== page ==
Backwaters: North Carolina’s Crystal Coast

Photo courtesy of Crystal Coast Tourism Development Authority
Photo courtesy of Crystal Coast Tourism Development Authority

Backwaters: North Carolina’s Crystal Coast

By Katie McKy

North Carolina’s Crystal Coast is a playground for paddlers. Thanks to a string of barrier islands, it divvies up crashing waves on the Atlantic side for SUP and kayak surfing, still water on the sound side for peaceful paddling, and, farther inland, marshes and rivers for endless exploring. In the sound between the barrier islands and the shore, the clarity of the shallow water lets you realize you’re not the only one coasting. Sea turtles and dolphins glide beneath you. In the marshlands, birds abound. Paddle-up campsites are scattered throughout the area. In this horn of paddling plenty only three hours east of Raleigh, there are ample opportunities for adventure and solitude.

Not to be missed is Shackleford Banks, an island that’s part of the Crystal Coast’s Cape Lookout National Seashore. Centuries ago, Spanish ships wrecked and their horse cargo swam ashore. The wild horses there today are the descendants of those plucky ponies. There are 25 harems, each led by an alpha male, and seven bachelor bands, groups of dudes pining for their own harems, all living the good life on Spartina marsh and island grass and sea oats. If you see them digging, they might be prospecting for brackish water, which their bodies have adapted to drink.

Chris Miller, owner of Down East Kayaks, said, “My absolute favorite place to paddle is Shackleford Banks. The horses are so beautiful. You can beach your boat, but the Park Service wants you to stay at least 50 feet away from the horses. They are 100 percent wild, so admire their beauty from a distance.”

Photo courtesy of Crystal Coast Tourism Development Authority
Photo courtesy of Crystal Coast Tourism Development Authority

The water also teems with life.

Miller said, “You’ll see sea turtles and dolphins. Closer inshore to the marshlands and grass flats, you’ll see conches, oysters, mussels, clams, blue crabs, and horseshoe crabs.”

Those with a fishing license can cast a line for red drum (redfish), flounder, speckled trout and other species. According to Miller, fishing from a SUP or kayak gives you an edge over those encumbered with deep drafting motors. “I kayak fish and you can reach places the other boats can’t because it’s very shallow and that’s where the fish are. Kayak fishing is a unique experience because a good-sized fish will pull you along.”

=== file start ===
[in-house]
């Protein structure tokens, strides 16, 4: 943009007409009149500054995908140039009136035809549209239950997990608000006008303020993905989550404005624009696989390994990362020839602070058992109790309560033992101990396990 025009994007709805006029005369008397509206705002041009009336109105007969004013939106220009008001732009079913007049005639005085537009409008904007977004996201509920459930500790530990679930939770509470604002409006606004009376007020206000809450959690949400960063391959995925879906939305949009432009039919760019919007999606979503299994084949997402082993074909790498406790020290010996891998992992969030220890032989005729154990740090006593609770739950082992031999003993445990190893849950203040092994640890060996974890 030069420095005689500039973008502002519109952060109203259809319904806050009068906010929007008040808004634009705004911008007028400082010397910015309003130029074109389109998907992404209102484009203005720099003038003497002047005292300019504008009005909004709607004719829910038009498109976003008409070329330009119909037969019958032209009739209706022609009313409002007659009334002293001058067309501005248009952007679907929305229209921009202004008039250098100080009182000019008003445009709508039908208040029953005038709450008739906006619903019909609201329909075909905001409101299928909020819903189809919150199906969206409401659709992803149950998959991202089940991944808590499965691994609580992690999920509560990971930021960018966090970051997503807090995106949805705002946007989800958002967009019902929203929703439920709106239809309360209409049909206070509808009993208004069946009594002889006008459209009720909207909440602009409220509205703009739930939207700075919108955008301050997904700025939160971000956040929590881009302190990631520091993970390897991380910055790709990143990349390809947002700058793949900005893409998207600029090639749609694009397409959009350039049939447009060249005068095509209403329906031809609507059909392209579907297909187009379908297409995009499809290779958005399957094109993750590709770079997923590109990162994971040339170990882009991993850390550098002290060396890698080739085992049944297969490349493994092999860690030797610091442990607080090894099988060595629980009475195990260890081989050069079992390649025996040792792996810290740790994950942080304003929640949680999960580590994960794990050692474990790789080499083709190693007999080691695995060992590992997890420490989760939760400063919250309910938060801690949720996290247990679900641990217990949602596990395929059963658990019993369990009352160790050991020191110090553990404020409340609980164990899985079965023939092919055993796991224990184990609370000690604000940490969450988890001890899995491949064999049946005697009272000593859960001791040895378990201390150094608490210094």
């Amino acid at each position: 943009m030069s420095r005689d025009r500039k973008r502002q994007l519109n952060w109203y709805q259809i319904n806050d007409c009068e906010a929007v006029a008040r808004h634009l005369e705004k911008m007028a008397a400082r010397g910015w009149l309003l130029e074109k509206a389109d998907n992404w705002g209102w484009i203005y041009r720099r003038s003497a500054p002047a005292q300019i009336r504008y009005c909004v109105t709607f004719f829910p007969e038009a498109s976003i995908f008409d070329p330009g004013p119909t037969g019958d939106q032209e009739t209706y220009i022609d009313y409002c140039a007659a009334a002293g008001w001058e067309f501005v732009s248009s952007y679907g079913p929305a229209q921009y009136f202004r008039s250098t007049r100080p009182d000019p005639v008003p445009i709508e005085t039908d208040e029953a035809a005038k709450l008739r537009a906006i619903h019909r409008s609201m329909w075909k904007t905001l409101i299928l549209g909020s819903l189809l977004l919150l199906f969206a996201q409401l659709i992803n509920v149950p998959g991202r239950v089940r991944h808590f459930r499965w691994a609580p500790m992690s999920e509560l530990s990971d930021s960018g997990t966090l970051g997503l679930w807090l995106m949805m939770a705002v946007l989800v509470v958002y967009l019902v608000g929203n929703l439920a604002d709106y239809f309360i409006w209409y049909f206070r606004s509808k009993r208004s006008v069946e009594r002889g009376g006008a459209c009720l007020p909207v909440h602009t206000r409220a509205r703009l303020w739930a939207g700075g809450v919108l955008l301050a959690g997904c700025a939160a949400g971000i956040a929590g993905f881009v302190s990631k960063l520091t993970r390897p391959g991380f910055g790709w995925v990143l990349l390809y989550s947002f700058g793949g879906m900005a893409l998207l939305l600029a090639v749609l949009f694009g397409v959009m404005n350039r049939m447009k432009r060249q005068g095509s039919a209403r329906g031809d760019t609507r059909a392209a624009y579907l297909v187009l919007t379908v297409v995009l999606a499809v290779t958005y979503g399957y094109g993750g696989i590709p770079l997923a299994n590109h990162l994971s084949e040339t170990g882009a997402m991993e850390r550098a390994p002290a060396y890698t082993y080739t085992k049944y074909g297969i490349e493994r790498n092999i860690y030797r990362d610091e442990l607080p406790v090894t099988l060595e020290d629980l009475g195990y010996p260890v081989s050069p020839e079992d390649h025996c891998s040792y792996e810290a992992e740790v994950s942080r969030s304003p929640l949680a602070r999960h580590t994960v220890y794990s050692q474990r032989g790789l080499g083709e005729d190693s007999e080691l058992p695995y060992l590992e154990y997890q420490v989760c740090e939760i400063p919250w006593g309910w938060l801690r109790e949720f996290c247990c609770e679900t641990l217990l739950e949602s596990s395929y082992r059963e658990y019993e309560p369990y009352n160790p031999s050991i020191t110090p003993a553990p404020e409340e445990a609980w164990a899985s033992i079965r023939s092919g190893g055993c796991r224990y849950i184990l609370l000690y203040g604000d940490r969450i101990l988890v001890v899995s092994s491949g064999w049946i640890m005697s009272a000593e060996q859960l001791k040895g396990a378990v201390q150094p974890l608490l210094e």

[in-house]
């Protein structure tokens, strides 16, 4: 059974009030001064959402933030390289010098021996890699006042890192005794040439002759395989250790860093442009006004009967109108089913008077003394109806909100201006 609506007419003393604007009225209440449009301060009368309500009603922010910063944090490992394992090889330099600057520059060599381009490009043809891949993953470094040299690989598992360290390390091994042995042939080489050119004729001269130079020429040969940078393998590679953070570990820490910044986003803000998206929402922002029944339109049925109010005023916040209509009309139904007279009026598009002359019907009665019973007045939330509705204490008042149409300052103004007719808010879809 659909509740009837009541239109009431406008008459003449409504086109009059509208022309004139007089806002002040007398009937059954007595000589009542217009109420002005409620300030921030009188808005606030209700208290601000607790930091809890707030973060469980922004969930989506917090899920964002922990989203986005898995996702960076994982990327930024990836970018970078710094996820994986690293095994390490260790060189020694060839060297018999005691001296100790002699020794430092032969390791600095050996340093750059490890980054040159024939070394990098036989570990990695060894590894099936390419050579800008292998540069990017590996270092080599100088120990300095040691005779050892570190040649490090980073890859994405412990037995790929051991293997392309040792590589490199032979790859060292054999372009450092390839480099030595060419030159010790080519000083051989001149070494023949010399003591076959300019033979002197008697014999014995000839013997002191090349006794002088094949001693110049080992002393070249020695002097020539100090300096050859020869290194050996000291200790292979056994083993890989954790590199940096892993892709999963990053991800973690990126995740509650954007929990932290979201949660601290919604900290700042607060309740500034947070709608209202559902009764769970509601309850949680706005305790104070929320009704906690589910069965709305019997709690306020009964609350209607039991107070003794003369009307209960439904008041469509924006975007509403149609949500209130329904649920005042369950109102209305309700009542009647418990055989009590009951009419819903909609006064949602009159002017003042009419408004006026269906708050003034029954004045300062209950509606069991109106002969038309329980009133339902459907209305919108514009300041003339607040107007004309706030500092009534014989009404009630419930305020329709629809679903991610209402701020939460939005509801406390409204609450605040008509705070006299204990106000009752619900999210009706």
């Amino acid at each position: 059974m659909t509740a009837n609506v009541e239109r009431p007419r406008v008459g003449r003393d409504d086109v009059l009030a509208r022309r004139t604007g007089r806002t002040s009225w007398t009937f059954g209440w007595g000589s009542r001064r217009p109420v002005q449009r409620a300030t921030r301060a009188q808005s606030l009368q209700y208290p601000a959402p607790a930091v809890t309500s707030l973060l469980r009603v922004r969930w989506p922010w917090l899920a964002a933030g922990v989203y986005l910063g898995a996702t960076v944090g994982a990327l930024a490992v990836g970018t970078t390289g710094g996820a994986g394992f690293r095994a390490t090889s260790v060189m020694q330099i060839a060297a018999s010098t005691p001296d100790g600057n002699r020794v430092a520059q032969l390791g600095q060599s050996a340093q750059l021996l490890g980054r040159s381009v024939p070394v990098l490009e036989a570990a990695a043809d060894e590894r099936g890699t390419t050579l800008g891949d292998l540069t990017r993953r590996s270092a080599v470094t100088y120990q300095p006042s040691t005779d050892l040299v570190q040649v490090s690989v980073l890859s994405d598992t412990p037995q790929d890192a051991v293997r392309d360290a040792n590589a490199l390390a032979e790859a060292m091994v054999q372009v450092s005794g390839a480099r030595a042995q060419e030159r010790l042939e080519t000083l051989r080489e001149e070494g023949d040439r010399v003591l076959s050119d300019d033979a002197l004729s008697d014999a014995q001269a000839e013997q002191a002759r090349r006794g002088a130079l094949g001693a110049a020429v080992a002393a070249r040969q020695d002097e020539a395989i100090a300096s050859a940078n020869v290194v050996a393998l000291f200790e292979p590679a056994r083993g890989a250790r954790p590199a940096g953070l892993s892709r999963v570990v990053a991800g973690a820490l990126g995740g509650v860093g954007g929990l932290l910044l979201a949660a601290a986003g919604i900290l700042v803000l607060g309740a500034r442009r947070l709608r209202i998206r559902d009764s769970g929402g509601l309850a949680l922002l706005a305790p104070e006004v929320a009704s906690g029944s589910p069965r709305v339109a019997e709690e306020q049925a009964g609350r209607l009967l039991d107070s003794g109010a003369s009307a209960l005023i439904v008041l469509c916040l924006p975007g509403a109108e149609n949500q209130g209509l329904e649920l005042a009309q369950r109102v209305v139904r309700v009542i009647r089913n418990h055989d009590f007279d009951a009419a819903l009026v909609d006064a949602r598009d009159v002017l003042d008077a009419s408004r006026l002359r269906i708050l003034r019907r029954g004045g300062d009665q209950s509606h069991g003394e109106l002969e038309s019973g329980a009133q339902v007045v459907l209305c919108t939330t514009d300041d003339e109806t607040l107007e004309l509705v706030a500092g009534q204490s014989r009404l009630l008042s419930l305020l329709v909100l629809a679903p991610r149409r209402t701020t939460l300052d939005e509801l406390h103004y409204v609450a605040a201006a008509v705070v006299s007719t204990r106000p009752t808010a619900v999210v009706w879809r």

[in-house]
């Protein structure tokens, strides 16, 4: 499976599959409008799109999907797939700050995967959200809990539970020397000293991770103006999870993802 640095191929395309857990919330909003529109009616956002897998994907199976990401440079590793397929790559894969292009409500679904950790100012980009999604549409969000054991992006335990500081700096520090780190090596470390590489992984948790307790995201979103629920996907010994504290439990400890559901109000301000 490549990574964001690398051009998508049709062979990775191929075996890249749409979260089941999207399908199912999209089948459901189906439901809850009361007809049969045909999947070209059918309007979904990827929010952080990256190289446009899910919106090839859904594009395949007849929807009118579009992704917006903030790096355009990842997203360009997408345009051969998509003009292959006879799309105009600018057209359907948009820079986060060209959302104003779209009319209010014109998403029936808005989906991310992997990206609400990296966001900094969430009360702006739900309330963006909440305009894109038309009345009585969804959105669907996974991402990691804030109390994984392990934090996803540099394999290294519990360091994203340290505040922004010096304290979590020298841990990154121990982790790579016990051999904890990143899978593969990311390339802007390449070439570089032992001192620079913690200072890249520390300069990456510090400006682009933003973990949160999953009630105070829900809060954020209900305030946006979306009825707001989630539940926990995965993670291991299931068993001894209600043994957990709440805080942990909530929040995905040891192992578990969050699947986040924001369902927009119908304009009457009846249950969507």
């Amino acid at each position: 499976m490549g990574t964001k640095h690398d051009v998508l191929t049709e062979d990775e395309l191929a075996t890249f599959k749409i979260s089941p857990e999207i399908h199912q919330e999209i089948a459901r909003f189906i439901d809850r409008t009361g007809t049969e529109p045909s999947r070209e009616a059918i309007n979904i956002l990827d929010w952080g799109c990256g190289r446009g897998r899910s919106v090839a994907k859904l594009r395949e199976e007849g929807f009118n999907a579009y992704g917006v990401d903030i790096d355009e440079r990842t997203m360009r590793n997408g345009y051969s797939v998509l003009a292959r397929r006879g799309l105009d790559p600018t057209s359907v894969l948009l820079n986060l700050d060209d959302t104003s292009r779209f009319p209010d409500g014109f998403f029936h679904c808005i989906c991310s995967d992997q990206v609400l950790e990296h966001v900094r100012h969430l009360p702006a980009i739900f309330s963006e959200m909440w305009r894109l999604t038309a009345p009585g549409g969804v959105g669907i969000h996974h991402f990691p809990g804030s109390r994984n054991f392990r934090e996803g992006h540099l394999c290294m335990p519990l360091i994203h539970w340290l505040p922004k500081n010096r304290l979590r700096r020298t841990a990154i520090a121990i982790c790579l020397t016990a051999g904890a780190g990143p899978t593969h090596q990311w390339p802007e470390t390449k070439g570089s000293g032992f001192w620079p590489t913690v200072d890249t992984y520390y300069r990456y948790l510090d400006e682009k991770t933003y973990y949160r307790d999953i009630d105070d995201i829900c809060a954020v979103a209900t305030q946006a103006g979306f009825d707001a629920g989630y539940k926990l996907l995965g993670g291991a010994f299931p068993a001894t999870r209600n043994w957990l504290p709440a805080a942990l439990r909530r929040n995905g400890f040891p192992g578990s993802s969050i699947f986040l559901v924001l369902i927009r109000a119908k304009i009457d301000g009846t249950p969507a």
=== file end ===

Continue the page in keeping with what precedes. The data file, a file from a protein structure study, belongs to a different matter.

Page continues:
SUP fishing has also hooked some anglers. “There is a small group of people doing this, but it’s growing. You can also get places the bigger boats can’t reach. You can stand and cast, which many people prefer, and the sight fishing is great because you can cast to particular fish.”

If you want the thrills of crashing surf, that’s available at Atlantic Beach or Emerald Isle on the Atlantic side of the islands. But come with a solid skill set. “The ocean side is made for advanced paddlers,” Miller said. “It’s not for first-time paddlers. There can be big waves and big currents. It’s popular with kayak and SUP surfers as well as long distance paddlers, who will go beyond the breakers to paddle.”

Photo courtesy of Crystal Coast Tourism Development Authority
Photo courtesy of Crystal Coast Tourism Development Authority

If you don’t know where to begin paddling, you can take a water trail.

“We have many different levels of water trails,” Miller said. “Some can be done in an hour or two and others take days and camping. All the camping is on the Cape Lookout National Seashore. No pass is needed. The Forest Service wants you to go to them for basic information and to fill out a floatplan, so they have an idea of where you’ll be.”

Or you can go your own way, far from any trail.

“The paddling is great around here because there are so many areas to explore, so many secluded marshlands that let you plunge into natural ecosystems. You can kayak and not see a person all day long.”

If you’re into shorter outings in pristine conditions, morning time is the perfect solution.

“Early mornings are best.” Rod Hoell, owner of Beaufort Paddle said, “There’s less wind, less boat traffic, and more wildlife.”

Photo courtesy of Crystal Coast Tourism Development Authority
Photo courtesy of Crystal Coast Tourism Development Authority

If you want more solitude, Hoell recommends paddling the Crystal Coast in the fall. “The summer is great but it’s going to be hot. The weather is just perfect in the fall and most of the tourists have gone home. It stays warm here some years right through Christmas and there are no bugs.”

Hoell urges visitors to stop at the Cape Lookout lighthouse, especially in the fall. “The lighthouse and Cape Lookout are some of the most beautiful places on the planet. In the fall, it’s spectacular out there. It’s wild and the skies and sea are more colorful. That’s when huge schools of fish arrive and you might even see whales.”

Whether you’re a first-time paddler, an experienced overnight kayaker, or a SUP surfer looking for a new break, take a trip to eastern North Carolina and see what the Crystal Coast has to offer.

More Info

Cape Lookout National Seashore

Crystal Coast Paddle Trails

More Backwaters